Re: Package with optional priority depending on extra packages
Charles Plessy <firstname.lastname@example.org> writes:
> Just a comment on section 2.5 of the Policy:
> For optional, it says:
> optional packages should not conflict with each other.
> However, for extra, it says:
> This contains all packages that conflict with others
> with required, important, standard or optional.
> This seems to contradict the fact that a "should" is used earlier when
> considering conflicting optional pacakges. (Or maybe it is just a
> cultural mistundertanding: in the French law, a statement at the present
> tense is by default a "must".)
I agree that it's ambiguous whether it's a should or a must. (I think
that accurately reflects the project's attitude towards it as well,
although not in the most useful fashion!)
> Wouldn't it be more simple to just decide that optional packages do not
> conflict between each other ?
That seems like a subset of what Policy says. I'm not sure what the
practical difference would be.
> There is at least one purpose: that one can install all optional
> packages at the same time without having to solve conflicts.
I think the point at which this is useful for anything other than QA is
probably long-past. I have a hard time imagining any user who would want
to do that.
I'm not enamoured of the extra == conflicts idea. It creates weird
artifacts, such as having Postfix be priority: extra because it conflicts
with exim4 despite the fact that we would probably be very concerned if
Postfix had an RC bug, far more so than would be implied by "extra." This
can also create practical problems, such as reducing the priority of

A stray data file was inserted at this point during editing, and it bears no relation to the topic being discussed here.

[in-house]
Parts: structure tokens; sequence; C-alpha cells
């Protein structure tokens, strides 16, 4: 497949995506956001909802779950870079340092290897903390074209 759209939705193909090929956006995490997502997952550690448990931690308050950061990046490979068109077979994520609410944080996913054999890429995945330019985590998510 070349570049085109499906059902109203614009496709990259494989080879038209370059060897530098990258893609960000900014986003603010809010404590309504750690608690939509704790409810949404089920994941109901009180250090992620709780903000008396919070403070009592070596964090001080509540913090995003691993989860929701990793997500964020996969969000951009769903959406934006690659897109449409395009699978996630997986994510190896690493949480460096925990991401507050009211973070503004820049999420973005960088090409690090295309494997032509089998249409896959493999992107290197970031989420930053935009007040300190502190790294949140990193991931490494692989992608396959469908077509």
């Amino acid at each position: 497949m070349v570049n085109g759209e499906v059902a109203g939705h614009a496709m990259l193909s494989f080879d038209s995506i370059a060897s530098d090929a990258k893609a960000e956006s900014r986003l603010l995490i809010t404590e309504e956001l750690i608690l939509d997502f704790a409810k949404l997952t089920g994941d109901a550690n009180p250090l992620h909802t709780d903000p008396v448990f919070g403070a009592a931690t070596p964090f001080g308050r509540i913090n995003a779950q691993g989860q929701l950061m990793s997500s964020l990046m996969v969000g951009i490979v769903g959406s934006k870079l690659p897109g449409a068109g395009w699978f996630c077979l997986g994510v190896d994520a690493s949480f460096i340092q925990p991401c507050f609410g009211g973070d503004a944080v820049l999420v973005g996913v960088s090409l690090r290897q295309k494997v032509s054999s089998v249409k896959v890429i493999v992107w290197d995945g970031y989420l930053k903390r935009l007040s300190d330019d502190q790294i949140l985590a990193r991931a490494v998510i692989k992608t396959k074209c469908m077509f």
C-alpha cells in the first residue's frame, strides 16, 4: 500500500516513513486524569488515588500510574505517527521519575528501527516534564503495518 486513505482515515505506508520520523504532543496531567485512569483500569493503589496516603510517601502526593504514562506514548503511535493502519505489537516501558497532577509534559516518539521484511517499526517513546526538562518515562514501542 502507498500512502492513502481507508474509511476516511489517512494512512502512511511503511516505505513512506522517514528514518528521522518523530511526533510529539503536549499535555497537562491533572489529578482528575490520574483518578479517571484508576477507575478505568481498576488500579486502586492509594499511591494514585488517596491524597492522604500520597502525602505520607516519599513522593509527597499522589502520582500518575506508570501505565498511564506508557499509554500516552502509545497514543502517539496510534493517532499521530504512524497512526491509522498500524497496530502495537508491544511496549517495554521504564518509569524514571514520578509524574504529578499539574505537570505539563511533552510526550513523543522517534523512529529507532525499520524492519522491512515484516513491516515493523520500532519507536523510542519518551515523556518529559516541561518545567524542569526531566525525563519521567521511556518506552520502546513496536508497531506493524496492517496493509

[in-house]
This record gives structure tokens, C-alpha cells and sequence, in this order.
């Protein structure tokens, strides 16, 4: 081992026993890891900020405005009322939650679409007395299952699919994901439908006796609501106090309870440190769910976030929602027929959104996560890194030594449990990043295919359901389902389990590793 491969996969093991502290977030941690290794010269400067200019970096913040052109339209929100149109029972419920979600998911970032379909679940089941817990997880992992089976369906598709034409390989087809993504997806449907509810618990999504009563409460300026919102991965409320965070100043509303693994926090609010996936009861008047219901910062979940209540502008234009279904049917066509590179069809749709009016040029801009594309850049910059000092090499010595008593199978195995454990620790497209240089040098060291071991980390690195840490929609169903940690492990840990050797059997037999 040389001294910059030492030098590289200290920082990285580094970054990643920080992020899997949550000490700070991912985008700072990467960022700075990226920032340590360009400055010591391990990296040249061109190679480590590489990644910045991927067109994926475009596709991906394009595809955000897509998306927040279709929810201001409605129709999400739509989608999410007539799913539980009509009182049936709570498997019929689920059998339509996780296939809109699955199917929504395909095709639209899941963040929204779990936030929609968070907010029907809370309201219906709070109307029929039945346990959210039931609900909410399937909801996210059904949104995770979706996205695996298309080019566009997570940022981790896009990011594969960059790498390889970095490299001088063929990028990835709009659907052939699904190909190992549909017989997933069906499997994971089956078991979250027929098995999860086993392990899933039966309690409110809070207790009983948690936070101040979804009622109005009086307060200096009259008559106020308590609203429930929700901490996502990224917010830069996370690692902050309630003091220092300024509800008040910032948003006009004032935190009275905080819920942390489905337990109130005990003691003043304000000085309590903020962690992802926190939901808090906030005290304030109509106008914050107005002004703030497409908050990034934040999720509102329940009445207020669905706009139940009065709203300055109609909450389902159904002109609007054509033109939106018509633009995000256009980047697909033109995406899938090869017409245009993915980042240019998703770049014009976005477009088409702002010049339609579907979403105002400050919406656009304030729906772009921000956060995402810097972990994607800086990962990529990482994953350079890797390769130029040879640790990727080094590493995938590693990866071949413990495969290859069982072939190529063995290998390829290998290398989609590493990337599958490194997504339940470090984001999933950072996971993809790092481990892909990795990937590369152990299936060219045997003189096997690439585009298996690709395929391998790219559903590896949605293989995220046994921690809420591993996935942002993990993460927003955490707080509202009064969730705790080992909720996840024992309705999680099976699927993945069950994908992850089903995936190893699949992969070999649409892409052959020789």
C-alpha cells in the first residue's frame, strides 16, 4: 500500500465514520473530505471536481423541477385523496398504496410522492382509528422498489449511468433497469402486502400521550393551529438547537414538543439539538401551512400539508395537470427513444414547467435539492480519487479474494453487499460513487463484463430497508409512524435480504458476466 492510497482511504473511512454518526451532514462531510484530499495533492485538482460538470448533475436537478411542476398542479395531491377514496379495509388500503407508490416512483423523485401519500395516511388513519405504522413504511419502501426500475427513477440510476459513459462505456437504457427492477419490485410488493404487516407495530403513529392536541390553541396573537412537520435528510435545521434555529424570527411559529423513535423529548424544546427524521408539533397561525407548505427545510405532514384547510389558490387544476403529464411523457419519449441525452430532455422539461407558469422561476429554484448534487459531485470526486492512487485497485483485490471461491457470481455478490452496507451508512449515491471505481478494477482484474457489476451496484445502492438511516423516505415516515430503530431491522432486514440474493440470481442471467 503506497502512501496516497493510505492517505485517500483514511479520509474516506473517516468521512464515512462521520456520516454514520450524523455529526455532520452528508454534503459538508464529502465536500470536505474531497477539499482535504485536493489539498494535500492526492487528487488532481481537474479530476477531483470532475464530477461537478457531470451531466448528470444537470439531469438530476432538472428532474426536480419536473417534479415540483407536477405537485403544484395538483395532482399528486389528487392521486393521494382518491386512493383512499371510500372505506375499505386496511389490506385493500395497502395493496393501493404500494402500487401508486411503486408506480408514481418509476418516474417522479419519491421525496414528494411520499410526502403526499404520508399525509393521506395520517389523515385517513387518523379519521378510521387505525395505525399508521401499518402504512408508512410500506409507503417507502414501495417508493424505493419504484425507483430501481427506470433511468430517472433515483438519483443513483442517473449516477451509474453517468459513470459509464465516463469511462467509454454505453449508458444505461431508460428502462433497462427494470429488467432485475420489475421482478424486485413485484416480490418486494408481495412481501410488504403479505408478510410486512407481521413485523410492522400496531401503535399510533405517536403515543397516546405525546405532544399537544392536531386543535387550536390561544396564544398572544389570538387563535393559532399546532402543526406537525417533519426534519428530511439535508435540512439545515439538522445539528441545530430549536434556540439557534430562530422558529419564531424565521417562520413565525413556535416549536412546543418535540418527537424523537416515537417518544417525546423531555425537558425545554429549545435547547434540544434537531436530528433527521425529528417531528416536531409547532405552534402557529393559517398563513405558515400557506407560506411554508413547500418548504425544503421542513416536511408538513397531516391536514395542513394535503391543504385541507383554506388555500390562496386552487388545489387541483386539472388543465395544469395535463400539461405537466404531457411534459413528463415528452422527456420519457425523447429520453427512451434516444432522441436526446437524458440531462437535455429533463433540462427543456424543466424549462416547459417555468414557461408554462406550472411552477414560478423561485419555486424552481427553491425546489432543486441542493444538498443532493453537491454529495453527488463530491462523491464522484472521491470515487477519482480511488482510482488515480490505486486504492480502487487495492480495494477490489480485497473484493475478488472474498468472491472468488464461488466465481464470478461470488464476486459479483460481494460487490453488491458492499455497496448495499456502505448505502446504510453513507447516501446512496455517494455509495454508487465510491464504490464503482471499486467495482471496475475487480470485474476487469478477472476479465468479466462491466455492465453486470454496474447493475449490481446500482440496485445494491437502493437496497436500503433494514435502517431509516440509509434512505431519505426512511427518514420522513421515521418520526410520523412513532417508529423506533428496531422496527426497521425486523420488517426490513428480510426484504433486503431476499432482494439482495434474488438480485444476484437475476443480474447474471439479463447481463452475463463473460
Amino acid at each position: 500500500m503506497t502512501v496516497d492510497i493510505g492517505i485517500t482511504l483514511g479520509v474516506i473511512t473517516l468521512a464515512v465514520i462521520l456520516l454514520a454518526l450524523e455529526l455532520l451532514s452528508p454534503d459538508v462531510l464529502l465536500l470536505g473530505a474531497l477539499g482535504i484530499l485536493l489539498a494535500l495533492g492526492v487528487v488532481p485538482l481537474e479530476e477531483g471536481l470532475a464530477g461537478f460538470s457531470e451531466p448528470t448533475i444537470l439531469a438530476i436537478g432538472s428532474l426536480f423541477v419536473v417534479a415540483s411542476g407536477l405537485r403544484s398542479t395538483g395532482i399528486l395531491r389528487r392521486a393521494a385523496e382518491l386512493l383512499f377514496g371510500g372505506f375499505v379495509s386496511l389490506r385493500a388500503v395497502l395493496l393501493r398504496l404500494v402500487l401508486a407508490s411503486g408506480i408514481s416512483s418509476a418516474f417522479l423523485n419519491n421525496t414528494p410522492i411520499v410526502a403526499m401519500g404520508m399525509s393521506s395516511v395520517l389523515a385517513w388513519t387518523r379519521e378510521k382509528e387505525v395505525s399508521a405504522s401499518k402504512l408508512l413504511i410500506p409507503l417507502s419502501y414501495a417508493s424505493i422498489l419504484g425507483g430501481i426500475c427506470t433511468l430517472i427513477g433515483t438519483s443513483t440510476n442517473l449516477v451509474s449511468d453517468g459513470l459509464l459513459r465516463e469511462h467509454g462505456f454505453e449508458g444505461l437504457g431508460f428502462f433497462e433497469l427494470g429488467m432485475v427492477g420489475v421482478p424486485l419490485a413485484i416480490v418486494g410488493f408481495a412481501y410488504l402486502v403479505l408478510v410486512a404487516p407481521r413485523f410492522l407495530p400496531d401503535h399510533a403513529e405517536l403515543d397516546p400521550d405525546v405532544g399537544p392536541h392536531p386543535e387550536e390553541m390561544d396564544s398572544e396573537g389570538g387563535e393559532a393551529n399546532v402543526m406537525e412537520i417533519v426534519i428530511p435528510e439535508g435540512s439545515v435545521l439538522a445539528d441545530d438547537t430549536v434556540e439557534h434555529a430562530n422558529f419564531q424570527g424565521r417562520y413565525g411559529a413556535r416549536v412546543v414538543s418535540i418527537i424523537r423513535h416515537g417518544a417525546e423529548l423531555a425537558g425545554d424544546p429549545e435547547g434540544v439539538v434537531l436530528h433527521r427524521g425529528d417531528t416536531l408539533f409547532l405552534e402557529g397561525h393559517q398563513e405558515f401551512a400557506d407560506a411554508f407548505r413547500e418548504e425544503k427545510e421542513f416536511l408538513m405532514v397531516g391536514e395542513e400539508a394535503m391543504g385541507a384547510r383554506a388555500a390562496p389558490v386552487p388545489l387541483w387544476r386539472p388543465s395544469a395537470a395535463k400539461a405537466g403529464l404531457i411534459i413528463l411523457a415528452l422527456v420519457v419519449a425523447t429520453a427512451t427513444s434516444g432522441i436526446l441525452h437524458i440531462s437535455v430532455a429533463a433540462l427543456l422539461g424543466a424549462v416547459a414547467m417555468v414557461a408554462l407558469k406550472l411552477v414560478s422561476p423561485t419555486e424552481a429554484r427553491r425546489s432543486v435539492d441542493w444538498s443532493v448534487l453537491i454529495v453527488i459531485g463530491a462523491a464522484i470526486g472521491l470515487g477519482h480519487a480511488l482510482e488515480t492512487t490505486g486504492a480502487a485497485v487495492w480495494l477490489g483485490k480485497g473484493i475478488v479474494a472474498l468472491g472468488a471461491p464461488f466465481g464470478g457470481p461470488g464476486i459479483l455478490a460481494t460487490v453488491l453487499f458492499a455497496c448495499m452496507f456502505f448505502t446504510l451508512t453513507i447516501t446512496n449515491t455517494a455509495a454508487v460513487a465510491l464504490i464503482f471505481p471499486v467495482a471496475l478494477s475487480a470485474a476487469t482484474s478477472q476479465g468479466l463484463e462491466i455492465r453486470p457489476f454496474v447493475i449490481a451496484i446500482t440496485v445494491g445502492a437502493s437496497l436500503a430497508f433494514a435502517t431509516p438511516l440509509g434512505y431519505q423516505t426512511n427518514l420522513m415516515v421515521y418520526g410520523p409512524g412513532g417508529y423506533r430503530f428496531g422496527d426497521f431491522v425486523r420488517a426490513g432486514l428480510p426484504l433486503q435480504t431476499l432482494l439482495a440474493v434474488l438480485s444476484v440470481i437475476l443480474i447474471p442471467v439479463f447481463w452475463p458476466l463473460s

building fairly critical packages like Postfix on the buildds.
> There is also at least one drawback: if the conflicting packages serve a
> similar purpose, it makes Debian express a preference by having one
> optional and the others extra, which means potentially difficult
> Maybe the people using the 'extra' priority for some purpose could
> briefly describe what they do?
I use "extra" for my packages following the second part of the definition:
"are only likely to be useful if you already know what they are or have
specialized requirements." In particular, -dev packages and -dbg packages
are generally always priority: extra (except for really important dev
packages like libc6-dev), and some of my packages for more unusual tasks
are priority: extra since generally the people who need them know how to
look for them and they're not going to be of interest to most of the
people browsing the package list.
I get the impression that I use priority: extra more than most developers,
Russ Allbery (email@example.com) <http://www.eyrie.org/~eagle/>